Let your self and all your Court wear no ordinary armor with your clothes, but such as is knightly and honourable; I mean rapier-swords, and daggers: For quarrelsome weapons in the Court, betokens confusion in the country. And therefore banish not only from your Court, all traitorous offensive weapons, forbidden by the Laws, as guns and such like (whereof I spake already) but also all traitorous defensive arms, as secrets, plate-sleeves, and such like unseen armor: For, besides that the wearers thereof, may be presupposed to have a secret evil intention, they want both the uses that defensive armor is ordained for; which is, to be able to hold out violence, and by their outward glancing in their enemies eyes, to strike a terror in their hearts: Where by the contrary, they can serve for neither, being not only unable to resist, but dangerous for shots, and giving no outward show against the enemy; being only ordained, for betraying under trust, whereof honest men should be ashamed to bear the outward badge, not resembling the thing they are not. And for answer against these arguments, I know none but the old Scots fashion; which if it be wrong, is no more to be allowed for ancientness, than the old Masse is, which also our forefathers used.
The next thing that ye have to take heed to, is your speaking and language; whereunto I join your gesture, since action is one of the chiefest qualities, that is required in an orator: for as the tongue speaketh to the ears, so doeth the gesture speak to the eyes of the auditor. In both your speaking and your gesture, use a natural and plain form, not painted over with artifice: for (as the French-men say) Rien contre-faict fin: but eschew all affected forms in both.
In your language be plain, honest, natural, comely, clean, short, and sententious, eschewing both the extremities, as well in not Using any rustical corrupt type of speech, as book-language, and pen and ink-horn terms: and least of all dainty and effeminate terms. But let the greatest part of your eloquence consist in a natural, clear, and sensible form of the delivery of your mind, built ever upon certain and good grounds; tempering it with gravity, quickness, or merriness, according to the subject, and occasion of the time; not taunting in Theology, nor alleging and profaning the Scripture in drinking purposes, as over many do.
Use also the like form in your gesture; neither looking silly, like a stupid pedant; nor unsettled, with an uncouth morgue, like a new-come-over Cavalier: but let your behavior be natural, grave, and according to the fashion of the country. Be not over-sparing in your courtesies, for that will be imputed to incivility and arrogance: nor yet over prodigal in joking or nodding at every step: for that form of being popular, becometh better aspiring Absaloms, than lawful Kings: framing ever your gesture according to your present actions: looking gravely and with a majesty when ye sit in judgment, or give audience to Ambassadors, homely, when ye are in private with your own servants: merrily, when ye are at any pastime or merry discourse; and let your countenance smell of courage and magnanimity when ye are at the wars. And remember (I say over again) to be plain and sensible in your language: for besides that it is the tongue’s office, to be the messenger of the mind, it may be thought a point of imbecility of spirit in a King, to speak obscurely, much more untruly; as if he stood in awe of any in uttering his thoughts.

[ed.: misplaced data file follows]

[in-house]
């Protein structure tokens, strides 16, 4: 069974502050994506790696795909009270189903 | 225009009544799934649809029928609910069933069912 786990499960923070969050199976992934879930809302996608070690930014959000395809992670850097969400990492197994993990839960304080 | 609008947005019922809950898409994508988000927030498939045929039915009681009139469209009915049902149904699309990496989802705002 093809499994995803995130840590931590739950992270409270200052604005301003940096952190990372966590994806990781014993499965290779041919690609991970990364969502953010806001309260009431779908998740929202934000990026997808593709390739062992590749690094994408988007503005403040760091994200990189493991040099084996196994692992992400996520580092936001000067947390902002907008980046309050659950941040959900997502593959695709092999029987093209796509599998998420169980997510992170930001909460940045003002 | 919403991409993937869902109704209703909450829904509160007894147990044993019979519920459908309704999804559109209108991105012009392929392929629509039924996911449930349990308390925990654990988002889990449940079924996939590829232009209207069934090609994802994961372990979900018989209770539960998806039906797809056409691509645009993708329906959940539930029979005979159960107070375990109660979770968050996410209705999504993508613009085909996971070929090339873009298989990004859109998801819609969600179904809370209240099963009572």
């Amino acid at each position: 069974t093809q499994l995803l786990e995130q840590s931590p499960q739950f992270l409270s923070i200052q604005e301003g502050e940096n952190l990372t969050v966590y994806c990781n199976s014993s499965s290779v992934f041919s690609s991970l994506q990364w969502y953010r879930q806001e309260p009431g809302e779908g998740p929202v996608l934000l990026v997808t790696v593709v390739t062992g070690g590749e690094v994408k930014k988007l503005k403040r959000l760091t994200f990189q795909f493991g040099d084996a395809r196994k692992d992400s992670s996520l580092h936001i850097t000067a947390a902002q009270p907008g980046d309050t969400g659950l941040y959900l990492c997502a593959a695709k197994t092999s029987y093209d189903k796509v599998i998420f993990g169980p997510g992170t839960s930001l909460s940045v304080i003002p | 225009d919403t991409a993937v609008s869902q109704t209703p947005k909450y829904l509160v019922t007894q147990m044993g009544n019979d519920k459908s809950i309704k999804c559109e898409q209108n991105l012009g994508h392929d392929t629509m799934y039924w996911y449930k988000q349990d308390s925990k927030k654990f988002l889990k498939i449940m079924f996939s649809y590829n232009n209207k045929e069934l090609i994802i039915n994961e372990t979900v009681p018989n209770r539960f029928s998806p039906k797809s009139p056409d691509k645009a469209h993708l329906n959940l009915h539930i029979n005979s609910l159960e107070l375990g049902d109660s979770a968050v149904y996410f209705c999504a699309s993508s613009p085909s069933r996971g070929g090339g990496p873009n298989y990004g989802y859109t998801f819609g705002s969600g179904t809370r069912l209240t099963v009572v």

Remember also, to put a difference betwixt your form of language in reasoning, and your pronouncing of sentences, or declaring of your will in judgement, or any other ways in the points of your office: For in the former case, ye must reason pleasantly and patiently, not like a king, but like a private man and a scholar; otherwise, your impatience of contradiction will be interpreted to be for lack of reason on your part. Where in the points of your office, ye should ripely advise indeed, before ye give forth your sentence: but from the time it be given forth, the suffering of any contradiction diminisheth the majesty of your authority, and maketh the processes endless. The like form would also be observed by all your inferior judges and Magistrates.